For those who are newer fans and only remember the more unfortunate professional skating events, we need to discuss the gem known as the World Pro. "Landover" as it was known, was considered the longest night in skating. Despite being a lowly professional competition, winning the World Pro was a HUGE deal back in the day. Skaters yearned for their silver platter and the intensity was palpable.
Why, you ask?
The World Pro was the most prestigious of the competitions owned and operated by Dick Button's Candid Productions. The annual event featured judges in tuxedos and the aroma of Pinot Noir permeated the TV screen. In essence, it was an opportunity for the biggest snobs in skating to let their opinions be known. Even skating at the World Pro was considered a big deal. Skaters supposedly would qualify to the World Pro by winning the US Pro or Canadian Pro, or Dick Button's own "Challenge of Champions," but the key to being invited was kissing Dick Button's Harvard graduate ass. The moment Gordeeva and Grinkov turned pro, Tarasova contacted Dick Button to get them a place in the event. It was hardly a guarantee that someone would win the World Pro just because they were the reigning World or Olympic Champion. This is the exactly the type of event where they'd even keep one down and make them learn the hard way during their first outing. Dick Button's annual event had the aura of a pretentious English professor.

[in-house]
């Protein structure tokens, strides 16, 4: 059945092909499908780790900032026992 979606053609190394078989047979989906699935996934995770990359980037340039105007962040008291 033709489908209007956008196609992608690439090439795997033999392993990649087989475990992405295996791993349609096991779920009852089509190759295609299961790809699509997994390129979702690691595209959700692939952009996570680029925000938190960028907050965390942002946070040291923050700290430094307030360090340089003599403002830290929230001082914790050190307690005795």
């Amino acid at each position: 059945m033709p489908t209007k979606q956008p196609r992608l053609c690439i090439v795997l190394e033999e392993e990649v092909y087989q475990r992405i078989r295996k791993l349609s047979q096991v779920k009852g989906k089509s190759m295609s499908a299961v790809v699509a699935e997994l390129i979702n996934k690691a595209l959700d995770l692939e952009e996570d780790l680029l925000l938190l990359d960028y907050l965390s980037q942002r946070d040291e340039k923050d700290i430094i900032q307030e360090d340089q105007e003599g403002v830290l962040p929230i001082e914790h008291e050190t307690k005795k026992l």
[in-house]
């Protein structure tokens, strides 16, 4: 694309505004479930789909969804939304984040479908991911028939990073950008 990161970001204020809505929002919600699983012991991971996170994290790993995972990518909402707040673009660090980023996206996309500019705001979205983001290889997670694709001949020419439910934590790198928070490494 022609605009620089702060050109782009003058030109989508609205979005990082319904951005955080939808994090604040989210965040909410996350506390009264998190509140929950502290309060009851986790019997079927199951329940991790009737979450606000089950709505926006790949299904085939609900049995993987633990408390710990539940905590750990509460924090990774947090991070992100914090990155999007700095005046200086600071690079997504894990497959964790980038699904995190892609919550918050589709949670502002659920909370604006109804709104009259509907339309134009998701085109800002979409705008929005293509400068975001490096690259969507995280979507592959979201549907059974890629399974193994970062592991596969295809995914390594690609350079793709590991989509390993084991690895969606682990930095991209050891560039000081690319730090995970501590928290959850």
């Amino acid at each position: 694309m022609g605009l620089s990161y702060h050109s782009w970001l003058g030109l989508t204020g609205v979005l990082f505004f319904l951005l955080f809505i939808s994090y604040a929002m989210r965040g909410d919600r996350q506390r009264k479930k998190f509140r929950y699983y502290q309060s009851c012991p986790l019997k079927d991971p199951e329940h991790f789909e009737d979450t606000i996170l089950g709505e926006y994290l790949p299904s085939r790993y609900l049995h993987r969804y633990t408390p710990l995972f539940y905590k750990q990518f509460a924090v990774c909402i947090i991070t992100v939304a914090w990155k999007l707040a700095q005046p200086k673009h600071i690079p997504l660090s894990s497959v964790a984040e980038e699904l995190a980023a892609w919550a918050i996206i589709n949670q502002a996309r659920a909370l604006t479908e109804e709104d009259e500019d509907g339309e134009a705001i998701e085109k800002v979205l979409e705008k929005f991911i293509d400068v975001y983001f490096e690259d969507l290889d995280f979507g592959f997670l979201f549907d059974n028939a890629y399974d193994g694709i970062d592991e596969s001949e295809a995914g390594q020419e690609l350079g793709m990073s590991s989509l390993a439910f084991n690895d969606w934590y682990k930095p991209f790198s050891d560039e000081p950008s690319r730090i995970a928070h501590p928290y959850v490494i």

In his autobiography "Landing It," Scott Hamilton let is be known that he felt that Uncle Dick deliberately made sure that Robin Cousins kicked his cheesetastic, cornball, shtick-loving ass in 1985. This was one competition where a nice centered, stretched camel spin truly was worth as much as a triple jump.
NBC covered the event each and every year and picked the snobbiest voice they could find: Sandra Bezic. What made the telecast truly special was that Sandra had often choreographed the programs of Browning, Boitano, Yamaguchi, Witt and Underhill & Martini. The opinionated choreographer didn't mention her connection to the skaters, which made it far more enjoyable for those 'in the know.'
NBC broadcast the event on Super Bowl weekend. Friday and Saturday nights were all about the World Pro.
For those unfamiliar with the event, I've chosen to discuss the 1994 World Professional Championships as a microcosm for the annual exercise in pretentiousness.
Every year, NBC picked a theme to make the event as dramatic as possible. The athletes were filmed in glamour shots, sometimes putting on makeup, sometimes there were shown skating under fog lights and a smoke machine. One of David Michaels' favorite openings was Robert Miles' "Children." The song highlighted the gray tension-filled vibe given off during the annual clashing of the egos.
The 1994/1995 season marked the beginning of an all out skating extravaganza. Television was dominated with skating and the Dec. '94 competition was the mother load of all things skating. Suddenly, being World Professional Champion became on par with World and Olympic Gold.
For any of you who assume that all pro skating was a joke, you need to take note of just how competitive and positively bitchy the skaters got during the World Pro.